The List of NCAA all-time leading scorers is a Who’s Who of legends. Guys who threw teams on their backs and hacked a track to a title with a machete. Glen Rice still tops the list with his transcendent performance in 1989, leading Michigan to an unlikely title over Seton Hall. His 184 points over six games only two Hall of Famers from Nick, who had only five games to do the job: Princeton Bill Bradley (177) and Houston Elvin Hayes (167).
You’ve probably heard about the rest of the Top 10: Danny Manning, Jerry West, Hal Lear, Joe Barry Carroll, Juan Dixon, and Jay Williams… another guy. Why is his performance more remarkable than others? Instead of taking five or six games to create this List, and in front of the thousands of other players who could have done it, this guy lit up the bulletin boards in just three appearances. Name that player who made a 10-year NBA career.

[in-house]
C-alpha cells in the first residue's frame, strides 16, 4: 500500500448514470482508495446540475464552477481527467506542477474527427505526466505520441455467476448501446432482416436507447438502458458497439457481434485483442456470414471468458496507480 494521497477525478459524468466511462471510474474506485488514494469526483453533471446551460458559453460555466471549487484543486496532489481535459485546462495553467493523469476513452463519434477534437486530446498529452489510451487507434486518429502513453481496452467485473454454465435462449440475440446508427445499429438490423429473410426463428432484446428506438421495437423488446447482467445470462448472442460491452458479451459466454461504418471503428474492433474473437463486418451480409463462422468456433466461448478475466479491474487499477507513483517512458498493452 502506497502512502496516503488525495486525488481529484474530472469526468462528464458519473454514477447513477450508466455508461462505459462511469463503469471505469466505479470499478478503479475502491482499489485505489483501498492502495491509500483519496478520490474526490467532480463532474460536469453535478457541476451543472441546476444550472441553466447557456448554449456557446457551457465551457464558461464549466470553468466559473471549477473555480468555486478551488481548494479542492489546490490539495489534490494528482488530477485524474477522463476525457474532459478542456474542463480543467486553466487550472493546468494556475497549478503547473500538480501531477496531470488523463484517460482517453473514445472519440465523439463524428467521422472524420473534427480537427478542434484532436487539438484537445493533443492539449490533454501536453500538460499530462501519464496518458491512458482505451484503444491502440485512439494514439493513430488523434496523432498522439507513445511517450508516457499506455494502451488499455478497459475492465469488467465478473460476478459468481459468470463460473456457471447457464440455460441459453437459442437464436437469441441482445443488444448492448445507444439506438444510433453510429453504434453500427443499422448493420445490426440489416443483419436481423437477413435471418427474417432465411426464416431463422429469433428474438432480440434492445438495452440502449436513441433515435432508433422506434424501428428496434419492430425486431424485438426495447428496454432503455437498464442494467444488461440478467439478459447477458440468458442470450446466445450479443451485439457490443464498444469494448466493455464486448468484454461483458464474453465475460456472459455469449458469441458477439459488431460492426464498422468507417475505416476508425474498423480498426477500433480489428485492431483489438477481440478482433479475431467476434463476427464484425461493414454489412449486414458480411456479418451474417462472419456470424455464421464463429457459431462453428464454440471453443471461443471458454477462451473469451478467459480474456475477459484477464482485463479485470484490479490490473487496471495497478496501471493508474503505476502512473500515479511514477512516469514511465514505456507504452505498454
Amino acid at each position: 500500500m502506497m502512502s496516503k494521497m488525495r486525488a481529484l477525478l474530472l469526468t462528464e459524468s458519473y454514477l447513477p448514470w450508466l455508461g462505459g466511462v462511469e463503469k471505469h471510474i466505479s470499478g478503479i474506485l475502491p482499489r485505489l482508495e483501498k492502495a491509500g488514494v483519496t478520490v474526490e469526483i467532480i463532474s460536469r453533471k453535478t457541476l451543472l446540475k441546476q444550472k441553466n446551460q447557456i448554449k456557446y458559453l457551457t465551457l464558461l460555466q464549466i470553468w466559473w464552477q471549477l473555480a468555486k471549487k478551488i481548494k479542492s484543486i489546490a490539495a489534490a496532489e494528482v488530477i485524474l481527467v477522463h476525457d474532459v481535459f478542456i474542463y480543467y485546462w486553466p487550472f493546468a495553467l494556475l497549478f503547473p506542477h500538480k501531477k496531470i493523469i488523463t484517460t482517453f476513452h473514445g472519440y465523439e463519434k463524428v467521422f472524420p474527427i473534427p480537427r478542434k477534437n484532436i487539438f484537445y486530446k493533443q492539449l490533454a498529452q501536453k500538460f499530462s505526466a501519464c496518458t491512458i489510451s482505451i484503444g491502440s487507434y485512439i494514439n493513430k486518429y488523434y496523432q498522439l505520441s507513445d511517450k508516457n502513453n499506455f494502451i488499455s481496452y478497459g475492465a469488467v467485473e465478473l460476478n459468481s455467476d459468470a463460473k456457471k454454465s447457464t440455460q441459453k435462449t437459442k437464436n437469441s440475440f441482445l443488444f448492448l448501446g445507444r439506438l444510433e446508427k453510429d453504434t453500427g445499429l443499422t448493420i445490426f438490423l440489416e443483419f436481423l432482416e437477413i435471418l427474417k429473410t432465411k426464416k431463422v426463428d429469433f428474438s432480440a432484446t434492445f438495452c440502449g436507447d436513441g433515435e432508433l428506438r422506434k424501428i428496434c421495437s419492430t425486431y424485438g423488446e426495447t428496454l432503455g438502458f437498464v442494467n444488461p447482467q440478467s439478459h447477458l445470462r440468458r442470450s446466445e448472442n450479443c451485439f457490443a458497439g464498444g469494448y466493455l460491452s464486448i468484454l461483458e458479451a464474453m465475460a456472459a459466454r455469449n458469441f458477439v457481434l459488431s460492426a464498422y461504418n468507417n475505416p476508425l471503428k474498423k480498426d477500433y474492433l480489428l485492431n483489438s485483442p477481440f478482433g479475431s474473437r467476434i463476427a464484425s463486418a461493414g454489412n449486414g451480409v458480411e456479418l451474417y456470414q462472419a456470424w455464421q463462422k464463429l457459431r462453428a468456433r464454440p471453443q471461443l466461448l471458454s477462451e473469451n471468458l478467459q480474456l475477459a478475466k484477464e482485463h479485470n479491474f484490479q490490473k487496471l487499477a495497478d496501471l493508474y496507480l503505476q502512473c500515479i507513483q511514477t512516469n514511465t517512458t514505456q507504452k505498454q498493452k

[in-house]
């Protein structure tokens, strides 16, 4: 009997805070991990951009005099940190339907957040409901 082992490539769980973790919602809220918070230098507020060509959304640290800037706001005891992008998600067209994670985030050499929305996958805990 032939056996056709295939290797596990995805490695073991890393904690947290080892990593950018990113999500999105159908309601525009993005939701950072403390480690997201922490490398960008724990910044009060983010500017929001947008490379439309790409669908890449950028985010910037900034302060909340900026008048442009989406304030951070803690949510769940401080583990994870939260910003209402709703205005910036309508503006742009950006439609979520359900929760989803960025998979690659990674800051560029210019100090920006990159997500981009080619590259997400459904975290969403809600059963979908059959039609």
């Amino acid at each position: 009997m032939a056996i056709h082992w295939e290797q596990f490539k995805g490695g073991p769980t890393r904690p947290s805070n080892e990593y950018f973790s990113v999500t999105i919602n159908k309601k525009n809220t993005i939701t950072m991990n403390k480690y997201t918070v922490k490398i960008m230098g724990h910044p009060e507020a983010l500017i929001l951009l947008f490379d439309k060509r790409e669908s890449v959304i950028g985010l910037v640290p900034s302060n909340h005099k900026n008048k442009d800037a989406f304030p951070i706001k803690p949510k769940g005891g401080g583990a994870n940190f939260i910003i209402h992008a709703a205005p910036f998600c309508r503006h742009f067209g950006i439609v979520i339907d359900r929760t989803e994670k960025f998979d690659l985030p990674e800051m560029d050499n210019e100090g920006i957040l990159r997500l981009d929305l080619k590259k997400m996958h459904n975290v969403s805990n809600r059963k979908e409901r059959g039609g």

Austin Carr of Notre Dame was thrown into the bucket by the shovel during the 1970 tournament. Carr dropped 61 (still the record for most points in a game), 52 and 45 points as the Irish won third place in the Mideast region (and yes, it was “one thing”).
The following year, Carr and ND beat UCLA, which was already remarkable at the time, but this time, seriously remarkable, because UCLA would not lose again for 88 games in a row … until they walk to Notre Dame. Carr won the AP and Naismith Player of the Year Awards that 1971 Season and was the number one overall pick in the draft, on the way to Cleveland. After his NBA career, he was named to the All-Rookie team in 1972 and formed an All-Star team in 1974.